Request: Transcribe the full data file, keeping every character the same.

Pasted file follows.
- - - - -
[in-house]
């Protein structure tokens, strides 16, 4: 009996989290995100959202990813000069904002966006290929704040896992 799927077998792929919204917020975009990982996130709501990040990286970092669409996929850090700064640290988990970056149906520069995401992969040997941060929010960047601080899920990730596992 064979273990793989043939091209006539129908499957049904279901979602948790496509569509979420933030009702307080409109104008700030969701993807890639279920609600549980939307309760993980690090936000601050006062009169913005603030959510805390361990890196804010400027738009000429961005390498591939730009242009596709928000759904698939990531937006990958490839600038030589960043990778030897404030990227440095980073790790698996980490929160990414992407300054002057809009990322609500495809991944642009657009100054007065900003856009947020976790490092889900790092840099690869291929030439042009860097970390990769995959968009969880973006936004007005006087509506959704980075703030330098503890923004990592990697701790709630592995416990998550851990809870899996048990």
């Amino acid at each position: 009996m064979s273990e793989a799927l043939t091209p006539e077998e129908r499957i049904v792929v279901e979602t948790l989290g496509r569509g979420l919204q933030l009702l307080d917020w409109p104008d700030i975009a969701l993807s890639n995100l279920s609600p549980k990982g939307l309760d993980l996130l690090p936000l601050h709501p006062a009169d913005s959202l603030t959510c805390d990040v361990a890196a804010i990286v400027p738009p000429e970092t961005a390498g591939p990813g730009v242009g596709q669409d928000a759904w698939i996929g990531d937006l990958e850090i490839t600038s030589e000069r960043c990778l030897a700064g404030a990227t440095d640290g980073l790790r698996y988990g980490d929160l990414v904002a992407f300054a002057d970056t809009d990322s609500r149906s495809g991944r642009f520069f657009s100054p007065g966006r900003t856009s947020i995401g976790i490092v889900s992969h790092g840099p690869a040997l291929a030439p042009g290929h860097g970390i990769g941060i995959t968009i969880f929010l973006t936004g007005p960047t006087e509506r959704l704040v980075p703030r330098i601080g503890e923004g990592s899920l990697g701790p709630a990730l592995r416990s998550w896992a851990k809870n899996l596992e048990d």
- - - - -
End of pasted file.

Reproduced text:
[in-house]
């Protein structure tokens, strides 16, 4: 009996989290995100959202990813000069904002966006290929704040896992 799927077998792929919204917020975009990982996130709501990040990286970092669409996929850090700064640290988990970056149906520069995401992969040997941060929010960047601080899920990730596992 064979273990793989043939091209006539129908499957049904279901979602948790496509569509979420933030009702307080409109104008700030969701993807890639279920609600549980939307309760993980690090936000601050006062009169913005603030959510805390361990890196804010400027738009000429961005390498591939730009242009596709928000759904698939990531937006990958490839600038030589960043990778030897404030990227440095980073790790698996980490929160990414992407300054002057809009990322609500495809991944642009657009100054007065900003856009947020976790490092889900790092840099690869291929030439042009860097970390990769995959968009969880973006936004007005006087509506959704980075703030330098503890923004990592990697701790709630592995416990998550851990809870899996048990």
């Amino acid at each position: 009996m064979s273990e793989a799927l043939t091209p006539e077998e129908r499957i049904v792929v279901e979602t948790l989290g496509r569509g979420l919204q933030l009702l307080d917020w409109p104008d700030i975009a969701l993807s890639n995100l279920s609600p549980k990982g939307l309760d993980l996130l690090p936000l601050h709501p006062a009169d913005s959202l603030t959510c805390d990040v361990a890196a804010i990286v400027p738009p000429e970092t961005a390498g591939p990813g730009v242009g596709q669409d928000a759904w698939i996929g990531d937006l990958e850090i490839t600038s030589e000069r960043c990778l030897a700064g404030a990227t440095d640290g980073l790790r698996y988990g980490d929160l990414v904002a992407f300054a002057d970056t809009d990322s609500r149906s495809g991944r642009f520069f657009s100054p007065g966006r900003t856009s947020i995401g976790i490092v889900s992969h790092g840099p690869a040997l291929a030439p042009g290929h860097g970390i990769g941060i995959t968009i969880f929010l973006t936004g007005p960047t006087e509506r959704l704040v980075p703030r330098i601080g503890e923004g990592s899920l990697g701790p709630a990730l592995r416990s998550w896992a851990k809870n899996l596992e048990d």